Damn spam

This is an article by Richard Bailey.
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PR: we have a problem

PR has a spam problem. It isn’t new – and nor do I have anything to add to the well-rehearsed arguments (don’t EVER forget this, or this).

For those still unclear on what the problem is, here’s a recent case study. The comments focus on the intern’s ignorance of the BCC (blind copy) function. Yet email protocol was not the problem: it was the lack of understanding and empathy in the question ‘who is in charge of receiving press releases having to do with the garment and accessories industry?’

Here’s my advice: before hitting the send button, try to answer the ‘who cares?’ question. If the answer’s no one, then send it to no one – or go back and come up with an approach that someone somewhere might find interesting.

The PR spam problem stems from the old technique of mailing out news releases to publications being extended to the online world in which anyone and everyone is potentially a media organisation. Bloggers are being treated as full-time, professional journalists. It was always a hit-and-miss practice limited by the cost constraints of paper and postage – and now the misses are on a monumental scale because of email.

SEO what?

This year, I’ve been receiving rather more ‘pitches’ from SEO spammers than from PR spammers (the latter are still mostly identifiable as they’re based on news announcements or invitations to events).

The SEO spammers look just like PR pitches. People approach me with some comment on this site and offer to write a ‘guest post’ on a topic that seems connected to our subject matter.

So what’s the problem?

They almost never identify themselves or provide any source credibility. For example, if you’re offering to write an article about getting on the PR career ladder, at least tell me what rung you’re on and what insight you have on the topic. If you don’t, I might suspect this is a blatant attempt to get a link to some business or service you’re being paid to promote.

Some kindly offer to write the article but are up front about their demands: I must link to such-and-such a service or website in return for their well-crafted words. No thanks!

SEO pitches rarely have source credibility (because the sender either doesn’t have any or hasn’t considered why explaining credibility might be important). PR pitches almost always do, because the sender represents the brand or company (and is usually up-front about this relationship – it’s a requirement of professional practice).

Publicity or relationships: you choose

PR spammers and SEO spammers must achieve some success or they’d give up (depressingly, so must those generously offering to transfer millions of dollars of unwanted Nigerian money into my bank account). Yet if success for the spammer means duping some blogger or editor, then it means getting off on the wrong foot. Win-lose is not a good start point for a happy relationship (aim for win-win). So any short-term success you may achieve is at the expense of a long-term relationship.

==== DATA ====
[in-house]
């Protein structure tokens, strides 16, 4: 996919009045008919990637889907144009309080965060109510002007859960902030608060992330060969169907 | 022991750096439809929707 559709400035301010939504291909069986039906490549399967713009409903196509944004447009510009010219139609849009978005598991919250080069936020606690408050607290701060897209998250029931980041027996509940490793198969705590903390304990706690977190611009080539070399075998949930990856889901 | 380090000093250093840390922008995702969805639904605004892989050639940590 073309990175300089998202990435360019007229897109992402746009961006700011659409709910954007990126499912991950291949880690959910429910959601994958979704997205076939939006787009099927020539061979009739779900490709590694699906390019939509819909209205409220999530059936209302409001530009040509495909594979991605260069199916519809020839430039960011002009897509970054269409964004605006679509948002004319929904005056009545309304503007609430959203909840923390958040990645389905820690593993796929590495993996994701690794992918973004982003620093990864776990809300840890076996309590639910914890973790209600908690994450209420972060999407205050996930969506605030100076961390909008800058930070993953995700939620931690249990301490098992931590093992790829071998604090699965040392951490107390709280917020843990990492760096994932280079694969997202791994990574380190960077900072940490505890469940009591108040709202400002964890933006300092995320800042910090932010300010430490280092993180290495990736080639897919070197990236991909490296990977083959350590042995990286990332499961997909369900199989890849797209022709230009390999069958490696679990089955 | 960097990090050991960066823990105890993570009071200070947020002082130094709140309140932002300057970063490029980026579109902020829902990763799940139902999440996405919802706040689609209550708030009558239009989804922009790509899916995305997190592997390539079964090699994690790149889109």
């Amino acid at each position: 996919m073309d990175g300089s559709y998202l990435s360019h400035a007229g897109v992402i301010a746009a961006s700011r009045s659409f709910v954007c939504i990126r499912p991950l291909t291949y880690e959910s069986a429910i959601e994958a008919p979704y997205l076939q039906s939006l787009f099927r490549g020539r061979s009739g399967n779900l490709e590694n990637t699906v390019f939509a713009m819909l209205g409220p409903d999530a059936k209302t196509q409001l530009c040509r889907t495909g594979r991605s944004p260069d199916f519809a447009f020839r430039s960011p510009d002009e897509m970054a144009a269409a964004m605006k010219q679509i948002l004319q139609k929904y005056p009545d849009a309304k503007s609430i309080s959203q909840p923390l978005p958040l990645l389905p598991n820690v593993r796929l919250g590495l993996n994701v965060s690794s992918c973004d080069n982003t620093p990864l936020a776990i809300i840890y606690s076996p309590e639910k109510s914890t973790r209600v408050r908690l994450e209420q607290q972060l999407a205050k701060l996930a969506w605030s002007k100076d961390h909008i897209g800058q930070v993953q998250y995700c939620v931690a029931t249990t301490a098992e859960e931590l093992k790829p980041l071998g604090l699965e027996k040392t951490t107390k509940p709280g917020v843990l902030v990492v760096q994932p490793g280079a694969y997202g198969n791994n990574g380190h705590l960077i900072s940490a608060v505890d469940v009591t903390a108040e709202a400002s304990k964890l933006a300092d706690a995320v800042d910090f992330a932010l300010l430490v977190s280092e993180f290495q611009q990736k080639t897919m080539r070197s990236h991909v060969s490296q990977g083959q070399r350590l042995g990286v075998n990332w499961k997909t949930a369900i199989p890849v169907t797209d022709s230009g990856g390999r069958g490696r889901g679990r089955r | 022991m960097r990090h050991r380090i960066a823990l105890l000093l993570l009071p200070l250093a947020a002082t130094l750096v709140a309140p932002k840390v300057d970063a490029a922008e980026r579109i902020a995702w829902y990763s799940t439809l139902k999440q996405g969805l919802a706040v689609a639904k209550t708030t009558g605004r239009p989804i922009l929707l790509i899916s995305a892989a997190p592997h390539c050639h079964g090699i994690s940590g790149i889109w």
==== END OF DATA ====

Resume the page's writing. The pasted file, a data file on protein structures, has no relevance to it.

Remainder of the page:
Short-term hits may make for good search engine results – but almost certainly make for bad public relations.

How to contact this publication

We helpfully provide an About page that should answer most basic questions. If it doesn’t, then editorial contact information is provided. So don’t contact me to ask me to tell you about the publication (that’s a sure way to irritate me). Don’t ask if I accept ‘guest posts’ because the About page should make clear our policy on contributed articles.

Instead, tell me who you are (source credibility) and tell me what you would like to write about (content). My one additional request is that you offer original content – so please don’t send me an article that you’ve already published on your own blog (though you could send me a different version of it).

I’m sorry if I sound picky. It’s just that I’m an individual. Spammers (of the SEO or PR variety) don’t want to get their heads around complexity or contradictions: they don’t want relationships. They just want to get away with a quick assault and move on before being caught.

It’s a grim metaphor, but I hope it explains the problem. It also indicates that there is a future for PR practitioners who understand the importance of relationships, and aren’t just after one-night stands.




  1. Richard, thanks so much for citing my post. I completely agree that whoever trained (for lack of a better word) that intern didn’t instruct him/her in that fundamental question – “who cares?” That’s a critical question and should be the basis of everything we do, the strategies we create, etc. And when it comes to training young professionals, that is the first question we have to teach our young colleagues to ask (and have to continue asking ourselves!).

    I too have started getting a lot of the SEO spam masked as pitches. I thought my “how to” pages for WUL (pitch, write, contact) were detailed enough, but apparently not… so I updated them with even more clarity.

    Though I wonder if I should be grateful that the SEO spammers think my blog is worth sending spam pitches, too…?!

  2. Those are very helpful guidance notes, Shonali (though there’s some confusion between ‘I’ and ‘we’ – probably inherent in a medium that began as personal publishing and is now morphing into something more collective).

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